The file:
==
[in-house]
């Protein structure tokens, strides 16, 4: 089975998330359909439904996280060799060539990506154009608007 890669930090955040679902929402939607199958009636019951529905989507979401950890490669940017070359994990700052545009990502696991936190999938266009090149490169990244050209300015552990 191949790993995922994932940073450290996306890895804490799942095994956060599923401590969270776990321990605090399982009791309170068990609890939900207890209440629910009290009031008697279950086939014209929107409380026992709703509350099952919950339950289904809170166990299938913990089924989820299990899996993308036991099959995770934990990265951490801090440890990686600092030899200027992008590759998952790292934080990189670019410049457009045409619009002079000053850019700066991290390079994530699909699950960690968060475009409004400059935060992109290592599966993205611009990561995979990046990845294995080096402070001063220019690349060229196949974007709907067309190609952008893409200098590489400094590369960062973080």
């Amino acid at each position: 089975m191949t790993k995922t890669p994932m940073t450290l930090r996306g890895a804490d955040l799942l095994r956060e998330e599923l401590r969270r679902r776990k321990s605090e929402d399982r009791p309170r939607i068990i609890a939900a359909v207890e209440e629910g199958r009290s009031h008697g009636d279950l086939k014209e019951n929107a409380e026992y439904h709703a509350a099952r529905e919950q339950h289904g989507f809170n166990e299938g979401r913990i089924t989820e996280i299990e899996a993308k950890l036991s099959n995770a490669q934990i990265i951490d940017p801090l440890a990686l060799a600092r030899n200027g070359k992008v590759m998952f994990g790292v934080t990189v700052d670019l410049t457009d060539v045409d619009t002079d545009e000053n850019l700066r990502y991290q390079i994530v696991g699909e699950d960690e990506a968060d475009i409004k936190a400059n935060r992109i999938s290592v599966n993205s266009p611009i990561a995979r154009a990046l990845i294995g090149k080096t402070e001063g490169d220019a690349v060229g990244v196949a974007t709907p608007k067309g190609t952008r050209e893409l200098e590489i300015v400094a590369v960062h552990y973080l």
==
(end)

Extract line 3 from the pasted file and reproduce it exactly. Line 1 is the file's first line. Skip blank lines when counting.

């Amino acid at each position: 089975m191949t790993k995922t890669p994932m940073t450290l930090r996306g890895a804490d955040l799942l095994r956060e998330e599923l401590r969270r679902r776990k321990s605090e929402d399982r009791p309170r939607i068990i609890a939900a359909v207890e209440e629910g199958r009290s009031h008697g009636d279950l086939k014209e019951n929107a409380e026992y439904h709703a509350a099952r529905e919950q339950h289904g989507f809170n166990e299938g979401r913990i089924t989820e996280i299990e899996a993308k950890l036991s099959n995770a490669q934990i990265i951490d940017p801090l440890a990686l060799a600092r030899n200027g070359k992008v590759m998952f994990g790292v934080t990189v700052d670019l410049t457009d060539v045409d619009t002079d545009e000053n850019l700066r990502y991290q390079i994530v696991g699909e699950d960690e990506a968060d475009i409004k936190a400059n935060r992109i999938s290592v599966n993205s266009p611009i990561a995979r154009a990046l990845i294995g090149k080096t402070e001063g490169d220019a690349v060229g990244v196949a974007t709907p608007k067309g190609t952008r050209e893409l200098e590489i300015v400094a590369v960062h552990y973080l």